The Accademia was born in 1563 as the Art of Drawings Academy, founded by Cosimo de Medici Grand Duke of Tuscany. The first director of the Academy was Michelangelo Buonarroti. In 1784, the Grand Duke of Tuscany Pietro Leopoldo, in an effort to simplify the administration of the country, combined together the Art of Drawings Academy with more schools, originating the Academy of Fine Arts (Accademia di Belle Arti). In the same year, the base for the institution became a palace in via Ricasoli, formerly a convent and hospital. Today the Academy of Fine Arts is an active school, hosted in the same palace as in 1784. Pietro Leopoldo also suppressed many churches and convents, seizing their works of art which were used by the school as examples for the students. Thanks to this large collection of paintings of the Middle Ages and the Renaissance, a large part of the building became the Accademia Gallery, which today is a statal museum.
The arrival of David
The most important historical event for the Accademia Gallery happens in 1873, when Michelangelo’s David is moved from its original location in front of Palazzo Vecchio, right inside the Accademia. With the most famous work of art ever on display, the Accademia Gallery suddenly became one of the most important Florence Italy attractions.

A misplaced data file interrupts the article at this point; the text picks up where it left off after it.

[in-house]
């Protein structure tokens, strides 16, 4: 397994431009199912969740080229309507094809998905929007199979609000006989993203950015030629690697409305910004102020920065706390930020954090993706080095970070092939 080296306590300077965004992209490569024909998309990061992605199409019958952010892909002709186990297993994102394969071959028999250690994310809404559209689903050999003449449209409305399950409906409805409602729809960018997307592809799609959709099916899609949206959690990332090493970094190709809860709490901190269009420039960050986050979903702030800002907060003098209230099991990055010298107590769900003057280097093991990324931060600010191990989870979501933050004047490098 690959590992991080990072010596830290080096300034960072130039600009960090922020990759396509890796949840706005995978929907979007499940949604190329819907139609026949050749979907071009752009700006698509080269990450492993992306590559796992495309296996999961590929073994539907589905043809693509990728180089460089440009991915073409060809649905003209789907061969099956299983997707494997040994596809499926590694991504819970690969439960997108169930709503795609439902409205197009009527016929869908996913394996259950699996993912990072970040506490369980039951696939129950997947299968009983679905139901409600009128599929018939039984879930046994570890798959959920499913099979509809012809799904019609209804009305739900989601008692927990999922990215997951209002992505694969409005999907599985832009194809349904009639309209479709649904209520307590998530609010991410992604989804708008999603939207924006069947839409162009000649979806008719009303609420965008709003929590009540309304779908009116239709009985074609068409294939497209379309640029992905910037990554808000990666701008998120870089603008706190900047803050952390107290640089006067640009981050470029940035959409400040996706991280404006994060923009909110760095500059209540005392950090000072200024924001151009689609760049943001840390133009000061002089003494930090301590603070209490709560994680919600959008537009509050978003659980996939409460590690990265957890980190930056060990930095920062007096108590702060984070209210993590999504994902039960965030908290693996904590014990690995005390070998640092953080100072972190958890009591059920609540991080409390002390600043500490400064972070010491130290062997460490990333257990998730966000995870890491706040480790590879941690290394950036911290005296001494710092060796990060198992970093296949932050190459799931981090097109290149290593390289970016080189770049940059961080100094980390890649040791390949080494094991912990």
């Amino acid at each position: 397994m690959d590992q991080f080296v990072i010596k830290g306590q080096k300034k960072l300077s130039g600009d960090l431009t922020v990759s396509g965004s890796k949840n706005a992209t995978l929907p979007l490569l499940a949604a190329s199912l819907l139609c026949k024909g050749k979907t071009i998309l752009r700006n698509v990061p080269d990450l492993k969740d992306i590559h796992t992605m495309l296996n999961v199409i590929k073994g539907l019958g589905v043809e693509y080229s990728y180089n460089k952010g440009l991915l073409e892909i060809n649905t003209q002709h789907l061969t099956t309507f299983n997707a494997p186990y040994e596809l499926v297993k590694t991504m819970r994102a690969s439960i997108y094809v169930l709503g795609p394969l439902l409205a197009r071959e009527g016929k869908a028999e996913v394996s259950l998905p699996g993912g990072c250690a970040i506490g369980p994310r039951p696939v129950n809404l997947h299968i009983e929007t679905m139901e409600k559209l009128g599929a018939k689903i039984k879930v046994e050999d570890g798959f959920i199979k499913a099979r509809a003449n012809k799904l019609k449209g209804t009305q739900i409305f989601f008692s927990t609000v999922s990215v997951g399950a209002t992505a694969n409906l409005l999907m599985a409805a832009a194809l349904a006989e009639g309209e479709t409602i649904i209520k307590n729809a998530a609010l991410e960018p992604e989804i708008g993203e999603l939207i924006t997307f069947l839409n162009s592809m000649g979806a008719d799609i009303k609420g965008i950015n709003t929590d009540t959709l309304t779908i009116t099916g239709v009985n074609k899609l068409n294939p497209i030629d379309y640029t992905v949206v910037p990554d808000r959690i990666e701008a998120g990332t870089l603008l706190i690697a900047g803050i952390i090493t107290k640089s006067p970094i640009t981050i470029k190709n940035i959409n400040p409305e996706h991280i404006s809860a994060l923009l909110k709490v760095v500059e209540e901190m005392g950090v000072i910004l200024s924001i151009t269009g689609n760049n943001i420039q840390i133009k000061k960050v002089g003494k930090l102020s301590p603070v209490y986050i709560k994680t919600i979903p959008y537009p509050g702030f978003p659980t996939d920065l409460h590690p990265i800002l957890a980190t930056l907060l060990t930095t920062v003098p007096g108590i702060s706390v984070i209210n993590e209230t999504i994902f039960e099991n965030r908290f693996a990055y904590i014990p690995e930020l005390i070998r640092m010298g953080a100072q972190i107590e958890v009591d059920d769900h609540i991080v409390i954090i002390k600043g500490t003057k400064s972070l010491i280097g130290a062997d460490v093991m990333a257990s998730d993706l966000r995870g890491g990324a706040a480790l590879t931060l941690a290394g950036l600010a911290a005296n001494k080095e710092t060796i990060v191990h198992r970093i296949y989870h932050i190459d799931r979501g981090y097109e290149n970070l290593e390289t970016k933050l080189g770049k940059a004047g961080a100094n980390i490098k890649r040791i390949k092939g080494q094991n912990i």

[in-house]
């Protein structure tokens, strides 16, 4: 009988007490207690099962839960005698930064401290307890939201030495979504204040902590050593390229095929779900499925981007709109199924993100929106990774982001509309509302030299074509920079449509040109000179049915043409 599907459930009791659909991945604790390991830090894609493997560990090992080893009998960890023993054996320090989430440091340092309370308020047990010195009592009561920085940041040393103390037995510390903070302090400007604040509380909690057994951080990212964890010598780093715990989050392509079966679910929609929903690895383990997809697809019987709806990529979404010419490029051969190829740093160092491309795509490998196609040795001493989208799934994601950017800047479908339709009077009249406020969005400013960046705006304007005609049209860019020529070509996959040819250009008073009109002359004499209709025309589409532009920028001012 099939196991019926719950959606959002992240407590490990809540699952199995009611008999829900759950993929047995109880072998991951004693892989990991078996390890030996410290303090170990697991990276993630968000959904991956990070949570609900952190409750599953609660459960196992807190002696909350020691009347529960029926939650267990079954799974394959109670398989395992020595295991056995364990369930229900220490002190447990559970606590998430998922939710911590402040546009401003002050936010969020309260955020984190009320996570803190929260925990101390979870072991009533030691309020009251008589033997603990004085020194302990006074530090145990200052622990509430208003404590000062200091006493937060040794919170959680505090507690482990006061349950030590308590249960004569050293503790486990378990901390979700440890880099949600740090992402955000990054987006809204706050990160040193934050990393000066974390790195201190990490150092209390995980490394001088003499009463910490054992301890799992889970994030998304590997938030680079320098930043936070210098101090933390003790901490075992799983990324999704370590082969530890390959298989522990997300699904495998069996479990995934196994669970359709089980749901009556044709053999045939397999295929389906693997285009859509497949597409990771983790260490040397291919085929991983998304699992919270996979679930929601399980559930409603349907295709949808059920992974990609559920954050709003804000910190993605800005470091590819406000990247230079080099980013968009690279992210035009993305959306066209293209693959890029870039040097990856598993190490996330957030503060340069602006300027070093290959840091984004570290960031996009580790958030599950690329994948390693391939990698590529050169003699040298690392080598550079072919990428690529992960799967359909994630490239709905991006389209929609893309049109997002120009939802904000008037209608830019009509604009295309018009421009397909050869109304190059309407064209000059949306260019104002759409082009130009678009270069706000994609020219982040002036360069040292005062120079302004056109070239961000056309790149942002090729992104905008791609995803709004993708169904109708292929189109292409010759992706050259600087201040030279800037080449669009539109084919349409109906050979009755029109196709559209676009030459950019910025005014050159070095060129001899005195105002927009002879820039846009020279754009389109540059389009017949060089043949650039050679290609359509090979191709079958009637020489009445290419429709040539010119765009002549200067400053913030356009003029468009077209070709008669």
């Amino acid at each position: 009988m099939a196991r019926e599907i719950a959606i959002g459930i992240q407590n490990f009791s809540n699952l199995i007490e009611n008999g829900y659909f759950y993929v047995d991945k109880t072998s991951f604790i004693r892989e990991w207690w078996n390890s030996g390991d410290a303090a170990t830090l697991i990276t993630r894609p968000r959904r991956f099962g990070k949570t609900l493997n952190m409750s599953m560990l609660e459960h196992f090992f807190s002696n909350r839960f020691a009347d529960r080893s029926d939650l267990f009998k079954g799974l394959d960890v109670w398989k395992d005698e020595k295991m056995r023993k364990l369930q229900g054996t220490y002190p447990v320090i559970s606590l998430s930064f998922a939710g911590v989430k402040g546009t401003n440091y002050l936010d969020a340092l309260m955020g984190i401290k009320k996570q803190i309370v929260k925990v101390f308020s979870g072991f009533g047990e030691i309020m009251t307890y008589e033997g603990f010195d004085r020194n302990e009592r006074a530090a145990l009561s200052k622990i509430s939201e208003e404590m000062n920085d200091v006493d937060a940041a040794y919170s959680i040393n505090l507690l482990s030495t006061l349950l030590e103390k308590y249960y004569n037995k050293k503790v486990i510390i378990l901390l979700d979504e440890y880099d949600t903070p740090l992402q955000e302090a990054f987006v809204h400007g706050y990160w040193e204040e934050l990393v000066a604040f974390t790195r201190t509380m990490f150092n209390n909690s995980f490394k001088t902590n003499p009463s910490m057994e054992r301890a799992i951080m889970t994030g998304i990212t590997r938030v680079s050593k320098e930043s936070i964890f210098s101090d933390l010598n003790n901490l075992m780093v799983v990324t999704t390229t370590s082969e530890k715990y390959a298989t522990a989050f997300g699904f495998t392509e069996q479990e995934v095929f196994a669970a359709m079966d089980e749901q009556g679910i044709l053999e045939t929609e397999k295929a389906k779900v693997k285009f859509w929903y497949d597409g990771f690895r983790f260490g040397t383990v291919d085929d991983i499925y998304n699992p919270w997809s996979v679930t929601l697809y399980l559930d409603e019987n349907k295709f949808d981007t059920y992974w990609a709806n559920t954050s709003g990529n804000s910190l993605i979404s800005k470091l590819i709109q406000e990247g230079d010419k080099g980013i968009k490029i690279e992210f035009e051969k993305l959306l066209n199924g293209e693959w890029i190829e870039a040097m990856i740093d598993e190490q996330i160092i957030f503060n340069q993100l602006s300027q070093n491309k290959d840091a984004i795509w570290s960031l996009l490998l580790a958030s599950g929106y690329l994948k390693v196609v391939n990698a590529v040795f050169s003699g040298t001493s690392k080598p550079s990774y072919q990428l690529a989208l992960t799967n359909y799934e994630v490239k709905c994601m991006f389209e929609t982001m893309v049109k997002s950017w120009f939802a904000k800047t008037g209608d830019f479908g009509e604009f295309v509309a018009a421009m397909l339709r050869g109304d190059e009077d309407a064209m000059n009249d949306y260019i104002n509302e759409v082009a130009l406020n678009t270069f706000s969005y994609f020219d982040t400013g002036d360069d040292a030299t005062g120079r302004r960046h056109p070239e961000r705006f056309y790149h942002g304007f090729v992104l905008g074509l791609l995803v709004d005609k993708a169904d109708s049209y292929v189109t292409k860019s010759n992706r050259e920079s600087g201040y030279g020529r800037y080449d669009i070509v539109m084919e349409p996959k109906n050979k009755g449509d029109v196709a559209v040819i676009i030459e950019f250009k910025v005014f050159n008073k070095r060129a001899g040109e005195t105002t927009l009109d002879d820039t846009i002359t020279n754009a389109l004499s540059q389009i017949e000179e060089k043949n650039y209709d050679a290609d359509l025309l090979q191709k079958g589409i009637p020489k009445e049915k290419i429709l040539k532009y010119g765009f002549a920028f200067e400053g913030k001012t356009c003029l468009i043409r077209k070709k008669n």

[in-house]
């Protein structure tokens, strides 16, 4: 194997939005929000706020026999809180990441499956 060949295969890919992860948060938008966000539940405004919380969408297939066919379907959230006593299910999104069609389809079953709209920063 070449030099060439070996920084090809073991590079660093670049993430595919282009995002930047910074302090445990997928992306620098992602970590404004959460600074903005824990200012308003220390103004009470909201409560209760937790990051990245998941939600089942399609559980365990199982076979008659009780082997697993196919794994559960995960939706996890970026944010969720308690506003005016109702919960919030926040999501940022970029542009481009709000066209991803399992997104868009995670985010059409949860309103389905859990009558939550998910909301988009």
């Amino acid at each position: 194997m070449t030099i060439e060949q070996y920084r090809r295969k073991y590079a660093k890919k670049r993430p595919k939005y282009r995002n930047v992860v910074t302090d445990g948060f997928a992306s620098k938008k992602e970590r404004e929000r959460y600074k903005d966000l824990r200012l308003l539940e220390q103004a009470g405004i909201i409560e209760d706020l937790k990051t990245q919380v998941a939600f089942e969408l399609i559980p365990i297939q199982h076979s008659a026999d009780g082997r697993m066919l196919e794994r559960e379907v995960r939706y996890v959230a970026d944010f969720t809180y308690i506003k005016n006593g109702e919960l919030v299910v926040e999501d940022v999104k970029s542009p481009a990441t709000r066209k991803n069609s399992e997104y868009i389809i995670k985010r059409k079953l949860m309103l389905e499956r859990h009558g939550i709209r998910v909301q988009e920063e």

Today the Accademia Gallery is always sold out during high season and you have to book your entrance to the Museum, or you will stay in line for hours to finally get a ticket. The Accademia Gallery had 1.2 million visitors in 2012, which ranks 39th in the world, 3rd in Italy and 2nd in Florence, behind the Uffizi Gallery. It’s an extraordinary result, considering that we are speaking of a small museum (2,300 square meters versus 60,000 of the Louvre Museum in Paris). Considering that Florence has about 4.5 million tourists every year, it means that roughly 1 out of 4 visit the Accademia Gallery.
- David – Michelangelo
- Slaves – Michelangelo
- Palestrina Pietà – Michelangelo
- St. Matthew – Michelangelo
- Cassone Adimari – Giovanni di Ser Giovanni
- Medici viola – Stradivari
The Accademia Gallery can be found at this location:
Created by the master of sculpture between 1501 and 1504, Michelangelo’s David quickly became the most appreciated artwork in Florence Italy. Giorgio Vasari, in his Le Vite, will say that with the David statue, Michelangelo was the first modern sculptor to reach the perfection of the ancient [Greek and Roman] statues. Michelangelo’s David was also a political symbol of freedom for the Republic of Florence. Today, the David statue is the most famous work of art in Italy. Read more on Michelangelo’s David.